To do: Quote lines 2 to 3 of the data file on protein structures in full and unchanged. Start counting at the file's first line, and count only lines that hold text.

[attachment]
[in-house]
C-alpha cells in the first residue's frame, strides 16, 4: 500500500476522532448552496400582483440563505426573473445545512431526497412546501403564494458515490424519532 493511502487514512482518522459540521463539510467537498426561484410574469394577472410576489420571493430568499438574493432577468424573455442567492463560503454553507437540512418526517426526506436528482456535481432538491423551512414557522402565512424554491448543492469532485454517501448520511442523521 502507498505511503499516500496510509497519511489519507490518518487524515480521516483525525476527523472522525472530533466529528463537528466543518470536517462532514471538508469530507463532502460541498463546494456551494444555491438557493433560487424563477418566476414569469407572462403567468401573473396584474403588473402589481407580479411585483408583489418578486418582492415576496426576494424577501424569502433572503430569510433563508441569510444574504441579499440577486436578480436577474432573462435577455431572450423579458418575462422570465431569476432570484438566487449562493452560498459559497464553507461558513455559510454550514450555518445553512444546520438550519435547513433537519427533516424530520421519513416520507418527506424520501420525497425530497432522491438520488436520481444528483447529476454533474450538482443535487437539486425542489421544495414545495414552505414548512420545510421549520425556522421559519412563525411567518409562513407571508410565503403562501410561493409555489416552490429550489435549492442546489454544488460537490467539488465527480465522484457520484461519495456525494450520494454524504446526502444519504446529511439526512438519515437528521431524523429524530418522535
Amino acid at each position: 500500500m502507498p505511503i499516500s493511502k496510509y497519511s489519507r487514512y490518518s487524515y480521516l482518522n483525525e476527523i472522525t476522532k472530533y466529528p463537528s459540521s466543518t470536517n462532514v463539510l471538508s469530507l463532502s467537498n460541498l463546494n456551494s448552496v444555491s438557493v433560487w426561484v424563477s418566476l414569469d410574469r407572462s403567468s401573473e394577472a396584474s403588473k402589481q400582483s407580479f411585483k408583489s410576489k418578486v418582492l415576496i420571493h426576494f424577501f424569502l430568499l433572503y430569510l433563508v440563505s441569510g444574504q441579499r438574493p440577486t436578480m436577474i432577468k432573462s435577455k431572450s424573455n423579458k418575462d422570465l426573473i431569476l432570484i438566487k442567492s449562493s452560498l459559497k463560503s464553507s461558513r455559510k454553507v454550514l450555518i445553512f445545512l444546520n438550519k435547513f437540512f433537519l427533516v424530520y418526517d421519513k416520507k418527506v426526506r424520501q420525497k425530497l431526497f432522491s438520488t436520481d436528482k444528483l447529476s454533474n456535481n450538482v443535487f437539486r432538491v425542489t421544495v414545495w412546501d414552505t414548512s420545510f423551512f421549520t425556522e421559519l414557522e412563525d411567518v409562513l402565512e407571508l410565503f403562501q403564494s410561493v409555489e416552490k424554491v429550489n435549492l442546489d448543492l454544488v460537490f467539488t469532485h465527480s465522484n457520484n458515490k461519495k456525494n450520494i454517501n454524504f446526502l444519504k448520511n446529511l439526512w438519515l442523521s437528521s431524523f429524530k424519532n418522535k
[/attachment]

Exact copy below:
C-alpha cells in the first residue's frame, strides 16, 4: 500500500476522532448552496400582483440563505426573473445545512431526497412546501403564494458515490424519532 493511502487514512482518522459540521463539510467537498426561484410574469394577472410576489420571493430568499438574493432577468424573455442567492463560503454553507437540512418526517426526506436528482456535481432538491423551512414557522402565512424554491448543492469532485454517501448520511442523521 502507498505511503499516500496510509497519511489519507490518518487524515480521516483525525476527523472522525472530533466529528463537528466543518470536517462532514471538508469530507463532502460541498463546494456551494444555491438557493433560487424563477418566476414569469407572462403567468401573473396584474403588473402589481407580479411585483408583489418578486418582492415576496426576494424577501424569502433572503430569510433563508441569510444574504441579499440577486436578480436577474432573462435577455431572450423579458418575462422570465431569476432570484438566487449562493452560498459559497464553507461558513455559510454550514450555518445553512444546520438550519435547513433537519427533516424530520421519513416520507418527506424520501420525497425530497432522491438520488436520481444528483447529476454533474450538482443535487437539486425542489421544495414545495414552505414548512420545510421549520425556522421559519412563525411567518409562513407571508410565503403562501410561493409555489416552490429550489435549492442546489454544488460537490467539488465527480465522484457520484461519495456525494450520494454524504446526502444519504446529511439526512438519515437528521431524523429524530418522535
Amino acid at each position: 500500500m502507498p505511503i499516500s493511502k496510509y497519511s489519507r487514512y490518518s487524515y480521516l482518522n483525525e476527523i472522525t476522532k472530533y466529528p463537528s459540521s466543518t470536517n462532514v463539510l471538508s469530507l463532502s467537498n460541498l463546494n456551494s448552496v444555491s438557493v433560487w426561484v424563477s418566476l414569469d410574469r407572462s403567468s401573473e394577472a396584474s403588473k402589481q400582483s407580479f411585483k408583489s410576489k418578486v418582492l415576496i420571493h426576494f424577501f424569502l430568499l433572503y430569510l433563508v440563505s441569510g444574504q441579499r438574493p440577486t436578480m436577474i432577468k432573462s435577455k431572450s424573455n423579458k418575462d422570465l426573473i431569476l432570484i438566487k442567492s449562493s452560498l459559497k463560503s464553507s461558513r455559510k454553507v454550514l450555518i445553512f445545512l444546520n438550519k435547513f437540512f433537519l427533516v424530520y418526517d421519513k416520507k418527506v426526506r424520501q420525497k425530497l431526497f432522491s438520488t436520481d436528482k444528483l447529476s454533474n456535481n450538482v443535487f437539486r432538491v425542489t421544495v414545495w412546501d414552505t414548512s420545510f423551512f421549520t425556522e421559519l414557522e412563525d411567518v409562513l402565512e407571508l410565503f403562501q403564494s410561493v409555489e416552490k424554491v429550489n435549492l442546489d448543492l454544488v460537490f467539488t469532485h465527480s465522484n457520484n458515490k461519495k456525494n450520494i454517501n454524504f446526502l444519504k448520511n446529511l439526512w438519515l442523521s437528521s431524523f429524530k424519532n418522535k